THERE has been much discussion in private and public recently about the plight of general practitioners (GPs).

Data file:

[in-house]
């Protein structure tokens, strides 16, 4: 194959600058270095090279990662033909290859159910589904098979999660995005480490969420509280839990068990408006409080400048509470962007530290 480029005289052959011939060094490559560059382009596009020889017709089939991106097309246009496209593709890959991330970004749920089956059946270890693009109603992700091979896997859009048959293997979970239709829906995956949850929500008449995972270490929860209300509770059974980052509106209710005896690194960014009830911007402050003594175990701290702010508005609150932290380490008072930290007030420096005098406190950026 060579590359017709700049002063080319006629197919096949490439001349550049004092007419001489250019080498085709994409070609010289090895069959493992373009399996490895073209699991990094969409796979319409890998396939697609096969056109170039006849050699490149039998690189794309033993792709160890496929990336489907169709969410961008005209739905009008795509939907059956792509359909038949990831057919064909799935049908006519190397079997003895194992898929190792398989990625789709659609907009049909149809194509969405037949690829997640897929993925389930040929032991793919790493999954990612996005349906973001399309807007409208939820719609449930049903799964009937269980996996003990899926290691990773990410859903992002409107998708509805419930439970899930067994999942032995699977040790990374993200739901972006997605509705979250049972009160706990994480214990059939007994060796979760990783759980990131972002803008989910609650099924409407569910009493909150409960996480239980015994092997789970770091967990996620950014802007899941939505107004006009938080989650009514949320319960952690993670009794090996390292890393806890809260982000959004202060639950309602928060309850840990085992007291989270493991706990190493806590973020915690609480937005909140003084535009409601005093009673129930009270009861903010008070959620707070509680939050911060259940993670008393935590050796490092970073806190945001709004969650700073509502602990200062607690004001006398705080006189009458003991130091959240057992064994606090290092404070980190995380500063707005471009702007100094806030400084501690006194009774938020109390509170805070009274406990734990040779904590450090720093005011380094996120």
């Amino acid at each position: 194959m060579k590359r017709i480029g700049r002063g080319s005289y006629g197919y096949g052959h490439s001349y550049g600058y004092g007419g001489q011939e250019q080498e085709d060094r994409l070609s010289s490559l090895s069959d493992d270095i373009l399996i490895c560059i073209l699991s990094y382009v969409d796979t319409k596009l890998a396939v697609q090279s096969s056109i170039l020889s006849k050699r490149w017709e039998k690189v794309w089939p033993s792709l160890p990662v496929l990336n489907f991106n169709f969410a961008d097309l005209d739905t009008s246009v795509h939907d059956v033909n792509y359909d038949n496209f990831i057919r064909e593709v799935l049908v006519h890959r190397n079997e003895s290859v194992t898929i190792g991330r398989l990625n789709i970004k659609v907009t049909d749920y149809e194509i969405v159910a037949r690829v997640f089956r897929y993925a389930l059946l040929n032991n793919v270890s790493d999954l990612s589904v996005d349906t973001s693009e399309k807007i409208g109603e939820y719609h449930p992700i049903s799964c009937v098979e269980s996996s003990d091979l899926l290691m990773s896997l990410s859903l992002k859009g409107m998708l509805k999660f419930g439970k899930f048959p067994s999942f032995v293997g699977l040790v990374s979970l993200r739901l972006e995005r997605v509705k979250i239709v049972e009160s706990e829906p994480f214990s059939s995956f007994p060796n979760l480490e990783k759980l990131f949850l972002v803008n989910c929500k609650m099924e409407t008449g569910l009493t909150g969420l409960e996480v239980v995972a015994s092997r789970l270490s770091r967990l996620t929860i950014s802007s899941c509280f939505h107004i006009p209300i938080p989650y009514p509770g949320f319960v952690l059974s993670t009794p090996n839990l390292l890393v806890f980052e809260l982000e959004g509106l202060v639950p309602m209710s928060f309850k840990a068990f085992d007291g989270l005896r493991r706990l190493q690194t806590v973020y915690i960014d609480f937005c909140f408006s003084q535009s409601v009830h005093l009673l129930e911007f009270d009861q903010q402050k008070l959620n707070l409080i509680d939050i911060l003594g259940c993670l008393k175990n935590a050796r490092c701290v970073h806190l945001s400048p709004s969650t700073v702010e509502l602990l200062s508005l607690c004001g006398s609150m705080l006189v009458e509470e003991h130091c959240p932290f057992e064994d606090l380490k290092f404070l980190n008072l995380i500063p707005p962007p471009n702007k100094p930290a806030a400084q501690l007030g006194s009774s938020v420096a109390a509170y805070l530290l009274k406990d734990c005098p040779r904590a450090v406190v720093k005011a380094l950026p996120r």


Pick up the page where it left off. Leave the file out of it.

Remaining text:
The humble GP is the first line of defence in medicine. He is the person you go to see when you start feeling unwell. He is the person you see when you want to make sure you’re healthy. He is (or should be) the gatekeeper to specialists, checking you and determining if you need more specialised care and, if so, what type.